« Reply #18 on: May 22, 2024, 03:52:00 pm »
I keep my methylene chloride in a garden shed, only use it in the open. When using it to repair cracks in plastic, I only remove tiny amounts on the tip of a screwdriver.

In organic chem classes in university, we used to use methylene chloride to wash ground glass joint grease off our hands. Times have changed...
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Offline gaminnTopic starter

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Re: 100% sealed dispensing bottle
« Reply #19 on: May 22, 2024, 05:07:21 pm »
I also store hazardous chemicals outside the place I live and when using it I'm cautious and limit my exposure to it. I use dichlormethane to bond cracked plastic parts so I'm using only several drops of it each time. From what I read, in past dichlormethane was used in paint strippers where the exposure must have been an orders of magnitude greater.
 

Offline Sal Ammoniac

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Re: 100% sealed dispensing bottle
« Reply #20 on: May 22, 2024, 06:02:54 pm »
I also store hazardous chemicals outside the place I live and when using it I'm cautious and limit my exposure to it. I use dichlormethane to bond cracked plastic parts so I'm using only several drops of it each time. From what I read, in past dichlormethane was used in paint strippers where the exposure must have been an orders of magnitude greater.

Exposure concerns are mainly for people exposed to the substances on a regular basis, for example workers in a factory that are exposed for an entire working day. Occasional exposure to most of these things, such as for limited hobby use, is not going to have the same effect as breathing something for hours every day. It's still wise to exercise reasonable caution when handling potentially hazardous substances.
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Offline tggzzz

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Re: 100% sealed dispensing bottle
« Reply #21 on: May 22, 2024, 06:09:56 pm »
From what I read, in past dichlormethane was used in paint strippers where the exposure must have been an orders of magnitude greater.

It was also the principal ingredient of "liquid sander", used to prepare old paint surfaces for coating with a new layer of paint.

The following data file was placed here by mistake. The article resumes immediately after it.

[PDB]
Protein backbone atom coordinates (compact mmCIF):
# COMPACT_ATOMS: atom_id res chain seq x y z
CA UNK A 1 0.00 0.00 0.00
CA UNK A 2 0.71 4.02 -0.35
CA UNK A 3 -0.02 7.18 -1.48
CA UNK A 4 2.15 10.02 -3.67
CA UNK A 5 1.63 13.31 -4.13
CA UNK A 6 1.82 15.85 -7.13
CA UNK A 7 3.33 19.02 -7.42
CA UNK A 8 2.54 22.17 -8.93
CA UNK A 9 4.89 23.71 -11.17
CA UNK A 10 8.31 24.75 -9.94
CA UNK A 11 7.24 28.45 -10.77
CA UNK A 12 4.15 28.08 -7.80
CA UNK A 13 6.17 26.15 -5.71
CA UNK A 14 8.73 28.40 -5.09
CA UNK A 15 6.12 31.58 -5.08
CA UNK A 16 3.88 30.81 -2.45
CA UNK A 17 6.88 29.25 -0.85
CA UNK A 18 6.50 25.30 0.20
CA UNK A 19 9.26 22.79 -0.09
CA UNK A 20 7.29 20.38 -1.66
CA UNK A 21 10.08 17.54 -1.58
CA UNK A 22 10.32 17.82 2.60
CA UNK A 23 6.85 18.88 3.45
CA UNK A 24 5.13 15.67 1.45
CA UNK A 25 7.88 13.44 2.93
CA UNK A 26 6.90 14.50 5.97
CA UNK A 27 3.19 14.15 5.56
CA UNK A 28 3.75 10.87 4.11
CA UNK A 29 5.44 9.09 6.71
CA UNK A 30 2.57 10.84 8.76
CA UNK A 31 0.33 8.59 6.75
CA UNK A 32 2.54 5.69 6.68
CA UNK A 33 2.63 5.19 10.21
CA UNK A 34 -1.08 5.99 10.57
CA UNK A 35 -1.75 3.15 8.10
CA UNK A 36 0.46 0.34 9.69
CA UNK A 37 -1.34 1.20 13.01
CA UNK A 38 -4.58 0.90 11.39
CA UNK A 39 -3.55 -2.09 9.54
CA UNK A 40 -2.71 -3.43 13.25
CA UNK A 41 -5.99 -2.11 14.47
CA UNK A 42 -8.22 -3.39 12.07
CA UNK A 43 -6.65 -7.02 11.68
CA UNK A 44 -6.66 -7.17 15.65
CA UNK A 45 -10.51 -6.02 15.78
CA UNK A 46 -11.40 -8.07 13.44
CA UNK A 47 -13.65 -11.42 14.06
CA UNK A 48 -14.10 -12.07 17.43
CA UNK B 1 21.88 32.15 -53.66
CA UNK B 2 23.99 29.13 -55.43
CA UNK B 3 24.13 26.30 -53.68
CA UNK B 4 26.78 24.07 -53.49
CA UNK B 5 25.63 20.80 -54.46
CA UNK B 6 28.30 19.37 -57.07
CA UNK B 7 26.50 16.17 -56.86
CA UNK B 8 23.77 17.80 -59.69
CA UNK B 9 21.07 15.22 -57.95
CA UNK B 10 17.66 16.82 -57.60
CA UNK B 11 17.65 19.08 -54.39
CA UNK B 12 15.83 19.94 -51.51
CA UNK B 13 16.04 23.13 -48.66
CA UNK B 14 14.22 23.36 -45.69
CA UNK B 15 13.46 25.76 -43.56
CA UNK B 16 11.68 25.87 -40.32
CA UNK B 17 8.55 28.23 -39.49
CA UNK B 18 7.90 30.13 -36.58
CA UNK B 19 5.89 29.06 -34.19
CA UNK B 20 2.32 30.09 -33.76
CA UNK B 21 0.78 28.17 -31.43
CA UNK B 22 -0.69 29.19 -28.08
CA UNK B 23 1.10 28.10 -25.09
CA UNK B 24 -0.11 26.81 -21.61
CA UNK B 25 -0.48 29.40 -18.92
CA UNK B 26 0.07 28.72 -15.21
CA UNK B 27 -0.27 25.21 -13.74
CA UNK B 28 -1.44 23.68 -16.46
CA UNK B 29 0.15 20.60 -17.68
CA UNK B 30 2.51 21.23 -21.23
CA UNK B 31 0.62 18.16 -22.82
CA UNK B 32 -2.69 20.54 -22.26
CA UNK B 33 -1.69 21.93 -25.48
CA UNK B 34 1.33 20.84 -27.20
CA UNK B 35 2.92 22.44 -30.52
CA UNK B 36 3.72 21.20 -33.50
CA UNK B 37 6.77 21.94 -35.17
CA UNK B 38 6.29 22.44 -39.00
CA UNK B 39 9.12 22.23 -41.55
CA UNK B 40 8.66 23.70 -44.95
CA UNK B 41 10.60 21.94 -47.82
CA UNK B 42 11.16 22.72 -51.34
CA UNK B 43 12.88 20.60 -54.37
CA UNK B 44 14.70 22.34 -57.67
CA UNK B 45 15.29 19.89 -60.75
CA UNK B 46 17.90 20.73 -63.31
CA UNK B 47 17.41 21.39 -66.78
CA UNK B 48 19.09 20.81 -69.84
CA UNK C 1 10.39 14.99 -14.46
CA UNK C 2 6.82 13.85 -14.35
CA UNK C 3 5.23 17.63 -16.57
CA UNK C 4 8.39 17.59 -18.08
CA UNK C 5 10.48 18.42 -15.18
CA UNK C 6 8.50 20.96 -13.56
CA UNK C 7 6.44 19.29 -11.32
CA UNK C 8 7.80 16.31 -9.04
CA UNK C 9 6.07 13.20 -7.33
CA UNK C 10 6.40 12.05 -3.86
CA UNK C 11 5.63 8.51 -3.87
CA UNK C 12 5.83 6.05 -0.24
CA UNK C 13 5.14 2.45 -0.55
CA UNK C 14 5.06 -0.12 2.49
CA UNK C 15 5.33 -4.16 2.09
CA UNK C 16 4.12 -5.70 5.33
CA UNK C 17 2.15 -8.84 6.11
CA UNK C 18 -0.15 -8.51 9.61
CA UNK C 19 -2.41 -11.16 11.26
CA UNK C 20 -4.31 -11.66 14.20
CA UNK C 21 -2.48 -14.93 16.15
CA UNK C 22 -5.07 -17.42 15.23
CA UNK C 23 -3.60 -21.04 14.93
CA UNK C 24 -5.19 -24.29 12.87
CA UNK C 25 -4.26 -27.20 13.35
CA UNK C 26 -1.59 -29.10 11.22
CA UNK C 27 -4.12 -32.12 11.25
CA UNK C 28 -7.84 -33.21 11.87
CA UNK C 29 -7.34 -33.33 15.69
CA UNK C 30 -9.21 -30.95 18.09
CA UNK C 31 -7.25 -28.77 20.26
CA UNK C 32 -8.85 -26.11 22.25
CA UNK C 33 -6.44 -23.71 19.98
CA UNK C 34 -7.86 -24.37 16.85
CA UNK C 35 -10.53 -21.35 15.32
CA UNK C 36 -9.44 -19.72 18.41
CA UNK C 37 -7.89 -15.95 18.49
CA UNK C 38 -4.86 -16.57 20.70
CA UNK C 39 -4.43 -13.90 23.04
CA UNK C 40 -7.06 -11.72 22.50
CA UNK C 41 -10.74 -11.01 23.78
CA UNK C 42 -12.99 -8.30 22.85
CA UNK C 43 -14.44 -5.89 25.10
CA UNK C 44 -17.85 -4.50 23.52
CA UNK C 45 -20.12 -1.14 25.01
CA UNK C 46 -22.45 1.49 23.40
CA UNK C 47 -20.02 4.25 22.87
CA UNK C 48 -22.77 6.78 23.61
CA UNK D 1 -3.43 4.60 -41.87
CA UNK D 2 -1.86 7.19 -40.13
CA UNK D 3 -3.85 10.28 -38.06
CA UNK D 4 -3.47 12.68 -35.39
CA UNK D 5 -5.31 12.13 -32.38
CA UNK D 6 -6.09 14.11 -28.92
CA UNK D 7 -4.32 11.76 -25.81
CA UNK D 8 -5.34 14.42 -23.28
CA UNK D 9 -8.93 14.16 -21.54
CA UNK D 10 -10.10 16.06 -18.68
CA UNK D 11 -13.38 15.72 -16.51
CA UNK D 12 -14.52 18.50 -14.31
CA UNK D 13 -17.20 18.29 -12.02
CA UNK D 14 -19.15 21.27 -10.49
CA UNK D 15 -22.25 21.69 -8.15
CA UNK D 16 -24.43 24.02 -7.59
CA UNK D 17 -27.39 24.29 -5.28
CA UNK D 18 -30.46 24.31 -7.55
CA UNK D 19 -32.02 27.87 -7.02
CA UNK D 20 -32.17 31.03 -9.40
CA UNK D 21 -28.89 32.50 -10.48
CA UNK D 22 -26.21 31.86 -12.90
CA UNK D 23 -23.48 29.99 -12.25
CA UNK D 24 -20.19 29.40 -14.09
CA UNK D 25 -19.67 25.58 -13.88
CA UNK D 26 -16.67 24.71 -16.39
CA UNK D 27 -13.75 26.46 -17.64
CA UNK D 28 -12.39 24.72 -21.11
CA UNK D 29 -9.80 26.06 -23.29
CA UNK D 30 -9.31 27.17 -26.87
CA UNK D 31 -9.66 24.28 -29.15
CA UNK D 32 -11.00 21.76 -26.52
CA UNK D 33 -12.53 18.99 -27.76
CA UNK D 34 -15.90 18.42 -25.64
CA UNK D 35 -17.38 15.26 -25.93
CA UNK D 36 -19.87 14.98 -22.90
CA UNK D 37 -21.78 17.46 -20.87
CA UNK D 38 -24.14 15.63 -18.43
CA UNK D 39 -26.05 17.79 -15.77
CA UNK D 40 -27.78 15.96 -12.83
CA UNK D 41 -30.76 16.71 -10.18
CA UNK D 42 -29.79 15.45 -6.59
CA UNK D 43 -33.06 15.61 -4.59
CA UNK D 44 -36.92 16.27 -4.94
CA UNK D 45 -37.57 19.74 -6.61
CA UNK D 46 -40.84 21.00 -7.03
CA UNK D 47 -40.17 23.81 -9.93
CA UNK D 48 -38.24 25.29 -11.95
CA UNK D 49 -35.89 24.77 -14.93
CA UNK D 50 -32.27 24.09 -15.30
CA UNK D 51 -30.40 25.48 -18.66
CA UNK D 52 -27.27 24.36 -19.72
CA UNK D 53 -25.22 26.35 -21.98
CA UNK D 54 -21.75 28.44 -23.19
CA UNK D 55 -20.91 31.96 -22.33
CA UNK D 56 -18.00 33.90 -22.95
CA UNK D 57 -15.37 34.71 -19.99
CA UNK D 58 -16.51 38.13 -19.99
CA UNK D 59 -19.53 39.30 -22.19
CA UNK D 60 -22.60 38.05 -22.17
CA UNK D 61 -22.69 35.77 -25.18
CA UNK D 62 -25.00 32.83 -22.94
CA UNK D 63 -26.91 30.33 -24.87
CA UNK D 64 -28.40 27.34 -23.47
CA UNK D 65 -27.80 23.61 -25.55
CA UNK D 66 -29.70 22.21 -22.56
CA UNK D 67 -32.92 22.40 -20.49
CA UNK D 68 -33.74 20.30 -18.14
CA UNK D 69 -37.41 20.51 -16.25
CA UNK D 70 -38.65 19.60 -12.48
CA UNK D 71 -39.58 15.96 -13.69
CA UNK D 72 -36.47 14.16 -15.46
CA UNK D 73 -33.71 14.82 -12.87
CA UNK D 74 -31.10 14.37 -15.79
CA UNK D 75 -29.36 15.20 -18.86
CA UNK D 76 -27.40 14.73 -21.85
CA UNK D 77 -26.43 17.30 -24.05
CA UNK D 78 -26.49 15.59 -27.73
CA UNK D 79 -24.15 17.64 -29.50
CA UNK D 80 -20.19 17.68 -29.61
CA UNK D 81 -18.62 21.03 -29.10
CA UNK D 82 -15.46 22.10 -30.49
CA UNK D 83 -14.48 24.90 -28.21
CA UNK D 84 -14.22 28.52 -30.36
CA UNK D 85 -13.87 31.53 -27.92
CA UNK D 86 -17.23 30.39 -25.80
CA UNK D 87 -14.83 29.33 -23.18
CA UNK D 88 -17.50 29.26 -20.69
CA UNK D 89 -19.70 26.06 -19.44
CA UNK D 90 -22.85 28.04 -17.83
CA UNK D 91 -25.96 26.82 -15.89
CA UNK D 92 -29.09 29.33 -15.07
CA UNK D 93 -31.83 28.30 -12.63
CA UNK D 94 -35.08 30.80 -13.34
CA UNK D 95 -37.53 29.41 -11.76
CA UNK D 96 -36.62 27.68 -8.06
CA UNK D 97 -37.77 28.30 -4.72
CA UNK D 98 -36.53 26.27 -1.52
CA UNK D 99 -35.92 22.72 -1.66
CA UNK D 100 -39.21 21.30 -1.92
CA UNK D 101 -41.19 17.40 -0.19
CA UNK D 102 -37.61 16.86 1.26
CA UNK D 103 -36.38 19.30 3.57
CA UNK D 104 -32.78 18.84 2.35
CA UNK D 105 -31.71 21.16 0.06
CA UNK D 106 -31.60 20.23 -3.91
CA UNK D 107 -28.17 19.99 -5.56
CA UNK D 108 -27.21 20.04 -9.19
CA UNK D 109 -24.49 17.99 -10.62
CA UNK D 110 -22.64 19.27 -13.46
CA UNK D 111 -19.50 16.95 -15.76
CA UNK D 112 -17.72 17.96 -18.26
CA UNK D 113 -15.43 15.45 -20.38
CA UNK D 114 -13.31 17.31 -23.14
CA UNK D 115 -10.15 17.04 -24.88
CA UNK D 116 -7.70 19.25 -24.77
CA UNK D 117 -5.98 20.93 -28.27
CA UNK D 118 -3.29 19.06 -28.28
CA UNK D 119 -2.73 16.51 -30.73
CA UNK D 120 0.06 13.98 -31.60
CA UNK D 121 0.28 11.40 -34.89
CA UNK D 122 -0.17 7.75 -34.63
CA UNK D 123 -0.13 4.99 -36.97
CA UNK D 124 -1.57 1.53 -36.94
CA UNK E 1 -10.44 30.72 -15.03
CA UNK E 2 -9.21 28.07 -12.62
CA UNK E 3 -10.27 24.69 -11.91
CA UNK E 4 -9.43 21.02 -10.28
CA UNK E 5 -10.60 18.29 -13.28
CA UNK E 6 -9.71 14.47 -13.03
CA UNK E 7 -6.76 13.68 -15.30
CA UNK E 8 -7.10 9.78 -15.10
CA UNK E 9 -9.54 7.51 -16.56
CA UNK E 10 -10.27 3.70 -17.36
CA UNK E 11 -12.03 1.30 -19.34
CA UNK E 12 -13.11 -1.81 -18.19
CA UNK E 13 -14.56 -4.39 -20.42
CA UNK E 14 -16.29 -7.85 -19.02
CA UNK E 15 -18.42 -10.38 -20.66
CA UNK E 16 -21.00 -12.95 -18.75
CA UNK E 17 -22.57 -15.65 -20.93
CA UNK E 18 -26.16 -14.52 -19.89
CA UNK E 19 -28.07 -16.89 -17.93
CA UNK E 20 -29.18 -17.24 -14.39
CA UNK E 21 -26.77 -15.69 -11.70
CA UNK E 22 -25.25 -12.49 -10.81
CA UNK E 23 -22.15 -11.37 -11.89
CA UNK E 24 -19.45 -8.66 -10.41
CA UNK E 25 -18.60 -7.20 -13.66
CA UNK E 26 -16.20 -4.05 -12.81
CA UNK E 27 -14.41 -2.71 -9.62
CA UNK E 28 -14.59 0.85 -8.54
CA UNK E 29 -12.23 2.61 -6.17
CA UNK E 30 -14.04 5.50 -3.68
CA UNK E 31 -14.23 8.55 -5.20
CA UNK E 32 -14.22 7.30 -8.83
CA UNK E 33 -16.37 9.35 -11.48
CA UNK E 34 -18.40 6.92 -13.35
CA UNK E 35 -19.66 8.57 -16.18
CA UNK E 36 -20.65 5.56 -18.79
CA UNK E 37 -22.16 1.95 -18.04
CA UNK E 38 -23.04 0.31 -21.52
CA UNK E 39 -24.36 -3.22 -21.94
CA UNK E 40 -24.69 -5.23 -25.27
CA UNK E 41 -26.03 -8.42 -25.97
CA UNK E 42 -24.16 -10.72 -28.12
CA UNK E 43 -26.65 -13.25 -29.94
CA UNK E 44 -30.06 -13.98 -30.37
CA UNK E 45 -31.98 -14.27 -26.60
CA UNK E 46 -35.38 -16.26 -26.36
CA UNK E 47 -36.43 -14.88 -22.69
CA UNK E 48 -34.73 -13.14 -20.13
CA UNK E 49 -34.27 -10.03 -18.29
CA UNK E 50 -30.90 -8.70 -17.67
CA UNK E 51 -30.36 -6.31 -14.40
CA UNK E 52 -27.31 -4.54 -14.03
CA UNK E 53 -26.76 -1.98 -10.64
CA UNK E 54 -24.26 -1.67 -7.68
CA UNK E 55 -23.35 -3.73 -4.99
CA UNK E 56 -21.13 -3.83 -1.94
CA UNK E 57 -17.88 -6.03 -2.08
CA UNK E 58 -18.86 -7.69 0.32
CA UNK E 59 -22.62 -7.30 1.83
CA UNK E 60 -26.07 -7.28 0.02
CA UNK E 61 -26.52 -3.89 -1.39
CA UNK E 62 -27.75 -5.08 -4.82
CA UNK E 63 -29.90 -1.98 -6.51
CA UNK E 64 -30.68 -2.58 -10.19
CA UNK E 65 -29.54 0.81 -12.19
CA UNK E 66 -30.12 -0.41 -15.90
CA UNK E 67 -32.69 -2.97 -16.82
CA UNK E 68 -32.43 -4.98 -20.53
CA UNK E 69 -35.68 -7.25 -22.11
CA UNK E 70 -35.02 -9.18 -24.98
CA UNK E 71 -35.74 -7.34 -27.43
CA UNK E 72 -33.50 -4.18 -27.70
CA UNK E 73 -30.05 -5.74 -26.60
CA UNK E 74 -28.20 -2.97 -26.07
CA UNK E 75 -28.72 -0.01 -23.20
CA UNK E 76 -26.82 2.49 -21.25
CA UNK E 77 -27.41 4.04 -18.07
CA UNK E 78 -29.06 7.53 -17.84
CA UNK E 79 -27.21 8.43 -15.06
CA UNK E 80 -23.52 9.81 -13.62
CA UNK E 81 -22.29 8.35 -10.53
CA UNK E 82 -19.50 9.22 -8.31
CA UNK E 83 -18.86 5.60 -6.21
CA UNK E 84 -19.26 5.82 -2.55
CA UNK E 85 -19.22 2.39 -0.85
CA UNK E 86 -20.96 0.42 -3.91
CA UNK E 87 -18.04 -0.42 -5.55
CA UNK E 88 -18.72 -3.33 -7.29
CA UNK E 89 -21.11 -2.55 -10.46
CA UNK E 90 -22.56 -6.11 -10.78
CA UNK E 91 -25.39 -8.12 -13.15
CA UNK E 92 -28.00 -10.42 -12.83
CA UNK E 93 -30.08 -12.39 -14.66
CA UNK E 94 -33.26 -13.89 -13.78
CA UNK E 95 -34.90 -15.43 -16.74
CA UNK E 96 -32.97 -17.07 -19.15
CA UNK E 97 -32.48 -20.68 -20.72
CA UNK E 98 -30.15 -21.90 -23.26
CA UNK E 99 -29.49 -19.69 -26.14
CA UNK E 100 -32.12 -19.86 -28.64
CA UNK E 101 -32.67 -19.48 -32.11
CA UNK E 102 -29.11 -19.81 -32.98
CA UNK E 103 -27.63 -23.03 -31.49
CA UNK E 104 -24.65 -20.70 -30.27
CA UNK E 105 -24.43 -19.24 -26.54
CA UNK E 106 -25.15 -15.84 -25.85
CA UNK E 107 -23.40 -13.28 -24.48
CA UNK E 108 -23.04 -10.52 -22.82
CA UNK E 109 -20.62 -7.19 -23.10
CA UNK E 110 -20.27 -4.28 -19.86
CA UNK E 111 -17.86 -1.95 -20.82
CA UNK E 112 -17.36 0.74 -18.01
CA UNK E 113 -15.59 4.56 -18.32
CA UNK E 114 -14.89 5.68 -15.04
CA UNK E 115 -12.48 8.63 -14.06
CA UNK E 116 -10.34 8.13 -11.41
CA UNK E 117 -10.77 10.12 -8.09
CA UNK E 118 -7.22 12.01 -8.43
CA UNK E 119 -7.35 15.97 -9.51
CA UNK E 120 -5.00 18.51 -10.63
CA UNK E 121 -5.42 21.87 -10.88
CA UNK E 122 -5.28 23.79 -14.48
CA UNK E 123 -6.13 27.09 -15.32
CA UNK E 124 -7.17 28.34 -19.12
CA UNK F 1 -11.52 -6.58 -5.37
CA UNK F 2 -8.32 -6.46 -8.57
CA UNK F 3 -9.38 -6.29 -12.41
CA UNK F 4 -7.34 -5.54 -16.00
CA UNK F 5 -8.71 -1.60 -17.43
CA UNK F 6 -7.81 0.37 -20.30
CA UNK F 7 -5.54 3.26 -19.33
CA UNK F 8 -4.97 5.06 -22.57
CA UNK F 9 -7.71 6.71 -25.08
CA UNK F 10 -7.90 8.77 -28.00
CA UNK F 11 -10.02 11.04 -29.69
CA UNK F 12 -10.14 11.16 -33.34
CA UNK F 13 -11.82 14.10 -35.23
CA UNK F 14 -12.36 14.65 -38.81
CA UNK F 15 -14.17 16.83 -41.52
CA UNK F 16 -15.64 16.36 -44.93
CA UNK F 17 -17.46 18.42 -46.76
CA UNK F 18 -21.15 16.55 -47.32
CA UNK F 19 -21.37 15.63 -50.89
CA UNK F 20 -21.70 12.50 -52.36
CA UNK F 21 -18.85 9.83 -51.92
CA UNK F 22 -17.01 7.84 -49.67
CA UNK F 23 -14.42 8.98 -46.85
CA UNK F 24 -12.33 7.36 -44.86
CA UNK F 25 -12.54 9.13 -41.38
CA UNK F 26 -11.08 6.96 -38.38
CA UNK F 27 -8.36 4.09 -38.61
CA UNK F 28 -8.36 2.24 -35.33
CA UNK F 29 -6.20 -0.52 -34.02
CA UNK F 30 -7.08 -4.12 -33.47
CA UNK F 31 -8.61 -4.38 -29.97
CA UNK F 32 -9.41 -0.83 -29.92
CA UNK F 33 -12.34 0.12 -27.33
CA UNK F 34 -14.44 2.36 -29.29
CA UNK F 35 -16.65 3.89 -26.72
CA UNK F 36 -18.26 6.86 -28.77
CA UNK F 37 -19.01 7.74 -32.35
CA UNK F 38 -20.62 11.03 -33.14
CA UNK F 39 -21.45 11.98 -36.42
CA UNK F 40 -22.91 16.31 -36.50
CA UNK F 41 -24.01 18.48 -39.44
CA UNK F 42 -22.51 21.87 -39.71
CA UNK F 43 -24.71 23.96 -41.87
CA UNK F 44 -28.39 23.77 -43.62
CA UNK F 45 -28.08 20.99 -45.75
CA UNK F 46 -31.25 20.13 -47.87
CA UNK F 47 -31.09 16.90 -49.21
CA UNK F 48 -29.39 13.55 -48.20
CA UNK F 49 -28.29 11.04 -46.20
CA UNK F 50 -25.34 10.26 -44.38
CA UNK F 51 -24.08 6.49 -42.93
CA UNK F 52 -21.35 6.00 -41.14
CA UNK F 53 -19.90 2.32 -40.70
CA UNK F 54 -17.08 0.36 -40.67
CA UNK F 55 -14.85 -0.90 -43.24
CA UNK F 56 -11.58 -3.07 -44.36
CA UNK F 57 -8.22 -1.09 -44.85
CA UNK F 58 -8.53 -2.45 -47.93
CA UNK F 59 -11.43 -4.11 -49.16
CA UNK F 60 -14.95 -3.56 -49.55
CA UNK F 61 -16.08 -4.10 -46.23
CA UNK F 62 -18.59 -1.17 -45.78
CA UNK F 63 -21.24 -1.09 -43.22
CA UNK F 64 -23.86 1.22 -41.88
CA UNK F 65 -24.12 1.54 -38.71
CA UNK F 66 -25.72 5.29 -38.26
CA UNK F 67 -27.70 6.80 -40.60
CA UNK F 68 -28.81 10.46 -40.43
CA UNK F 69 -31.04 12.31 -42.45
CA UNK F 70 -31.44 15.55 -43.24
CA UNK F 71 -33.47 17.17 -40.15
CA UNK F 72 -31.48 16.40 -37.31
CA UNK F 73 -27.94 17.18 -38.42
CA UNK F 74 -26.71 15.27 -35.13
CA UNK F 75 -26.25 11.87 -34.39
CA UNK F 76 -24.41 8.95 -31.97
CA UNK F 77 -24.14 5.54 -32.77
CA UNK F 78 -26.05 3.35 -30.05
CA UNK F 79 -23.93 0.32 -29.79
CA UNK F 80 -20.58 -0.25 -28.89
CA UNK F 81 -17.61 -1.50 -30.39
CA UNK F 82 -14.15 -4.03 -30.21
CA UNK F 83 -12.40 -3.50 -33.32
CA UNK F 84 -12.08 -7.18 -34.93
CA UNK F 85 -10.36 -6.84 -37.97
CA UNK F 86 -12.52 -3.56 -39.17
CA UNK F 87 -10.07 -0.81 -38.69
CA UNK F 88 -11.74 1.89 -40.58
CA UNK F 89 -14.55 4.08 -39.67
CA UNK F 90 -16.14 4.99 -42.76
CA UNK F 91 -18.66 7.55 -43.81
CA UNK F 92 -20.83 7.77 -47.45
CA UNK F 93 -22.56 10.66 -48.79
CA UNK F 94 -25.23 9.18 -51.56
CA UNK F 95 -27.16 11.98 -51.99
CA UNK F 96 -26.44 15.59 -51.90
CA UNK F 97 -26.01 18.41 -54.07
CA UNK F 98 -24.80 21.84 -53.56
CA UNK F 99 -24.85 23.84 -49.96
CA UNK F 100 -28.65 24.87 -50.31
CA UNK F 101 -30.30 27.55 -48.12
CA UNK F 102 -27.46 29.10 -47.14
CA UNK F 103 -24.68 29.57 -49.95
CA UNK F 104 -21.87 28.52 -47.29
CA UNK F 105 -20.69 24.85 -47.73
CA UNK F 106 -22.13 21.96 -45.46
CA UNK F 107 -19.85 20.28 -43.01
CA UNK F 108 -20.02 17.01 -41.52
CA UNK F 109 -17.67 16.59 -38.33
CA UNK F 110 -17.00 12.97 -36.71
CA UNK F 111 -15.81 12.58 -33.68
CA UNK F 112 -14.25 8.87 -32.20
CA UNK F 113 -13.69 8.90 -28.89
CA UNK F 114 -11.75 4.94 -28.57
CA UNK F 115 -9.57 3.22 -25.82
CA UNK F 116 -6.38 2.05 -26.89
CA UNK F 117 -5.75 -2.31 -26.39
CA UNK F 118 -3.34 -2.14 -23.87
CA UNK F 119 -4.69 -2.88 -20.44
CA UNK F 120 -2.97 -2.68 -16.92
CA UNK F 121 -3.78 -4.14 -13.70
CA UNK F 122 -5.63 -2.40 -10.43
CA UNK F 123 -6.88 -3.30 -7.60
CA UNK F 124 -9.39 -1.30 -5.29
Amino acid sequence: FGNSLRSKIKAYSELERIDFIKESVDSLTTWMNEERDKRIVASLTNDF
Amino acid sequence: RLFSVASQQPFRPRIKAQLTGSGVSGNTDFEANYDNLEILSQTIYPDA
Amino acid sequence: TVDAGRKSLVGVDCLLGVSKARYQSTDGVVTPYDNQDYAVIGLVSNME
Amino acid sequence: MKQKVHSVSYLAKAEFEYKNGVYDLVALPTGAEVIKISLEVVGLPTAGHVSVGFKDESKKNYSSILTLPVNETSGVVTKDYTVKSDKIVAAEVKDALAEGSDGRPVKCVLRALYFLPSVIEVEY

I was most irritated when I found it was no longer available, since now I'll have to use "sugar soap" and sandpaper on external painted wood :(
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Offline EPAIII

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Re: 100% sealed dispensing bottle
« Reply #22 on: May 26, 2024, 09:12:16 am »
I don't know about your chemicals, but I use squeeze bottles like these in my shop.

<attachment is below>

The small bottle is a generic, saline nasal spray. OK, the one in the photo is not generic, but I found the generic ones had bottles that were just as good, if not better and they cost less. They can be either round or football shaped and the squirting top is removable with a moderate hand twist. I pop the tops off and pour out the saline solution then rinse well. I have used these for years and the tops seem to never wear out from assembly and disassembly.

For some uses I just keep the original orifice size and spray as needed. Sometimes I enlarge the original opening with a pin or small drill bit. If I want more liquid at a time I will drill out that original orifice with a 1/16" / 1.5mm drill bit and insert a leftover "straw" from an aerosol spray bottle (oil, WD-40, etc.) I always keep the "straws" when I throw the cans away; they can be used for many things. The "straw" can be cut to any length desired. The plastic used for the tops is somewhat elastic, so it forms a nice friction fit and seal as the hole size will be smaller than the drill bit used to enlarge the opening. The "straw" is small enough so there is no leakage if the bottle tips over and they can be left uncapped for an indefinite time period with little or no loss. And the "straw" can be pulled in or out as needed for more or less reach.

The larger bottle was purchased from McMaster. I gave up with other suppliers after trying several similar bottles and found them to leak when squeezed or tipped over. I have not been disappointed in anything I have purchased from McMaster. I have also added those spray can "straws" to this kind of bottle.

I have a third size of bottle, also from McMaster, that is between the two sizes shown in the photo. They are sold specifically as oil bottles. I almost always add the "straws" to them.

So far all three of these squeeze bottles have worked OK for every type of fluid I have filled them with. Of course, YMMV.
« Last Edit: May 26, 2024, 09:33:57 am by EPAIII »